Abstracts

A low resource response to a mass casualty evacuation in the mountains

AUTHOR

K Tabner1

CORRESPONDENCE

* Helena Clements

AFFILIATIONS

1 NHS Highland, Emergency Department, Inverness, UK

PUBLISHED

30 June 2016 Volume 16 Issue 2

HISTORY

RECEIVED: 23 June 2016

ACCEPTED: 29 June 2016

CITATION

Tabner K.  A low resource response to a mass casualty evacuation in the mountains. Rural and Remote Health 2016; 16: 4110. Available: www.rrh.org.au/journal/article/4110

AUTHOR CONTRIBUTIONS

© James Cook University 2016

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abstract:

At 4270 m, the remote Himalayan village of Pheriche is located on the route up to Everest Base Camp and other popular treks in the region. The significant altitude places trekkers, guides and porters at risk of acute mountain sickness; particularly if safe ascent profiles are not observed. During a busy season volunteering at the remote Himalayan Rescue Association clinic, a small team of three doctors, one photographer and two HRA staff found themselves responding to a major incident in the mountains some eighteen hours after an earthquake had devastated the country of Nepal. Post-earthquake, radio contact was lost between Pheriche and the medical and climbing teams at EBC. The following morning, the first helicopter to reach EBC witnessed the destruction from the earthquake and the subsequent avalanche that was triggered. It landed in Pheriche with two critically injured climbers already triaged and treated at EBC. Without a major incident plan or high visibility equipment, the team were able to identify themselves and direct the large number of local and western volunteers to either record casualty details, provide first aid or assist in stretcher transfer to the helicopters as more casualties arrived. Using a simple triage tool, casualties were either stretchered or assisted onto waiting helicopters with priority given to injuries sustained. During a period of five hours, the team received, re-triaged, treated and safely re-evacuated over 70 injured climbers and porters by helicopter to lower altitude. It was an outstanding effort by all volunteers at a time of great tragedy.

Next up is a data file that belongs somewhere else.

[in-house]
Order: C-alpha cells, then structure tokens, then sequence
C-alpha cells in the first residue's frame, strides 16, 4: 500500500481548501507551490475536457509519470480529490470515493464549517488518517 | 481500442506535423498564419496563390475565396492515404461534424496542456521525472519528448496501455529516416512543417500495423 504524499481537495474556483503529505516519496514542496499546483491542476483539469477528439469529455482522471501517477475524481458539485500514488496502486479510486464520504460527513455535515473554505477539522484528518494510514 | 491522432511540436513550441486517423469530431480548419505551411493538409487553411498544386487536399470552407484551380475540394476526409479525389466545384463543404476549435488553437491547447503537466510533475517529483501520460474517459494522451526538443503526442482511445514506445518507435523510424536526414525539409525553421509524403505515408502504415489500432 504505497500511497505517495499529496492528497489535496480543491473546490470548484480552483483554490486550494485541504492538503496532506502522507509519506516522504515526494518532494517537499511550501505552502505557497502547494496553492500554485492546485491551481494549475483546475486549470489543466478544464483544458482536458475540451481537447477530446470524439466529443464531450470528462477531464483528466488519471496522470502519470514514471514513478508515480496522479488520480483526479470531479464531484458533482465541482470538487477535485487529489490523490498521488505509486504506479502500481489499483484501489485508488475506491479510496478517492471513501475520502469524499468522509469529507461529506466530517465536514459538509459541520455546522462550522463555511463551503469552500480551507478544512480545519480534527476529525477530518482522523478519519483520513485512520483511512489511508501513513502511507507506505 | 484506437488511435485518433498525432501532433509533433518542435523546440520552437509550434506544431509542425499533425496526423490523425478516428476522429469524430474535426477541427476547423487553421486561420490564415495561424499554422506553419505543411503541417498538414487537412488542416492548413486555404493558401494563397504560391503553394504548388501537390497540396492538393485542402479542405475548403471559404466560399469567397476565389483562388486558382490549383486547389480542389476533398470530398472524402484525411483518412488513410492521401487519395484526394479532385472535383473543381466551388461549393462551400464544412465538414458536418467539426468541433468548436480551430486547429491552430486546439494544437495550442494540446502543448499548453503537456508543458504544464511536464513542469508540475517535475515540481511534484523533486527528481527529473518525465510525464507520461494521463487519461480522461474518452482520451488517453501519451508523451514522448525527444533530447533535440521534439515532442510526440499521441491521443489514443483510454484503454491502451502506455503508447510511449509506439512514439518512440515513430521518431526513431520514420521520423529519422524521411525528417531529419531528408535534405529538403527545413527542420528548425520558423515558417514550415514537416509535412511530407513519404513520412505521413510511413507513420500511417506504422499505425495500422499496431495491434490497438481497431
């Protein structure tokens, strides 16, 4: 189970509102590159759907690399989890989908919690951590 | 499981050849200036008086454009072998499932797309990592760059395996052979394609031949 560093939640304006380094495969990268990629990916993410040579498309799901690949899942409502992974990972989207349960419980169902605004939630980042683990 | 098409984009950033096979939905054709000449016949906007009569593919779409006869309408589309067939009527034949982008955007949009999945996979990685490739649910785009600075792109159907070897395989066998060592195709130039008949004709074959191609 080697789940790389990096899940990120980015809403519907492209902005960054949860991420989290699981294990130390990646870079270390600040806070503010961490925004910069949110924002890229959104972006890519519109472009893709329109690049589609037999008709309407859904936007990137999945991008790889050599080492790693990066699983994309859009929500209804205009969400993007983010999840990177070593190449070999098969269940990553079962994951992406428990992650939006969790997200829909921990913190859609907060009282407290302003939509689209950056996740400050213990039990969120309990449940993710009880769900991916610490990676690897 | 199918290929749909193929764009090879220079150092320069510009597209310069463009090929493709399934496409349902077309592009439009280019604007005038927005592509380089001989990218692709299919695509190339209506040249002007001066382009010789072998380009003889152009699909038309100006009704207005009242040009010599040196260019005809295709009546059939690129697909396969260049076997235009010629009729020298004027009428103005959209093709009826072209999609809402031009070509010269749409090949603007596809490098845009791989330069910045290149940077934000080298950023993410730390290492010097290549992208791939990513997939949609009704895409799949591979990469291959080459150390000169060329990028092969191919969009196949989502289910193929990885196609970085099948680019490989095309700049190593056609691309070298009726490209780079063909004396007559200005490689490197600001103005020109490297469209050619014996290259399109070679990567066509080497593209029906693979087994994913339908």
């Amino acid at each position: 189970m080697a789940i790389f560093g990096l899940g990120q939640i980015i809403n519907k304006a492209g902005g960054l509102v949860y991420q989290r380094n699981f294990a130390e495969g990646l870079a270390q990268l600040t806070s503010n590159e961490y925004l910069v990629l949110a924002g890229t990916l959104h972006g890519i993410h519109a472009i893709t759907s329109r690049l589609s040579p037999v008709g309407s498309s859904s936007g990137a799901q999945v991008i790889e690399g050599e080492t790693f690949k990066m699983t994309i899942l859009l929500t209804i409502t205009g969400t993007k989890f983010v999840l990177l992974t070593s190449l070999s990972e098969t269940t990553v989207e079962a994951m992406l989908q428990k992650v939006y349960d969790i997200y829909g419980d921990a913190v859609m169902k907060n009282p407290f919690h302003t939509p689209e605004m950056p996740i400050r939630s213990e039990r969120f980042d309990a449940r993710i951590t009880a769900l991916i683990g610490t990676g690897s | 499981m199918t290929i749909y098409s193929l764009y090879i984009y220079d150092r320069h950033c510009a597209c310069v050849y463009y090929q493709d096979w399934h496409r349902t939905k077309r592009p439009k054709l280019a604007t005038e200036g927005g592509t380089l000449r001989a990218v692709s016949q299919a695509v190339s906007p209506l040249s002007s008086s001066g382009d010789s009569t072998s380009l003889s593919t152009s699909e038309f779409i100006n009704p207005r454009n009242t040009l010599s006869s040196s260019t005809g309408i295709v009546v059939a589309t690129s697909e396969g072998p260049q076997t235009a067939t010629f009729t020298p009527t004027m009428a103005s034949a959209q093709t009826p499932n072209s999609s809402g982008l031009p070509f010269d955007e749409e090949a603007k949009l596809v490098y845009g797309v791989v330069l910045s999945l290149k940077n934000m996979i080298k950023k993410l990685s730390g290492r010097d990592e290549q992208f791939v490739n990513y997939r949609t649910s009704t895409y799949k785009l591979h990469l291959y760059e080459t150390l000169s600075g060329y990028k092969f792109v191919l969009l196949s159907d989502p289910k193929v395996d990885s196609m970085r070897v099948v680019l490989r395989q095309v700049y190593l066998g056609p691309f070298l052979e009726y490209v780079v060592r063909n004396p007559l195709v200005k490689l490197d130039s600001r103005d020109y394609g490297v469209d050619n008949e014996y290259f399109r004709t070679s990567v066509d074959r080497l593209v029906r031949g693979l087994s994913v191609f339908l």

This abstract was presented at the Innovative Solutions in Remote Healthcare - 'Rethinking Remote' conference, 23-24 May 2016, Inverness, Scotland.

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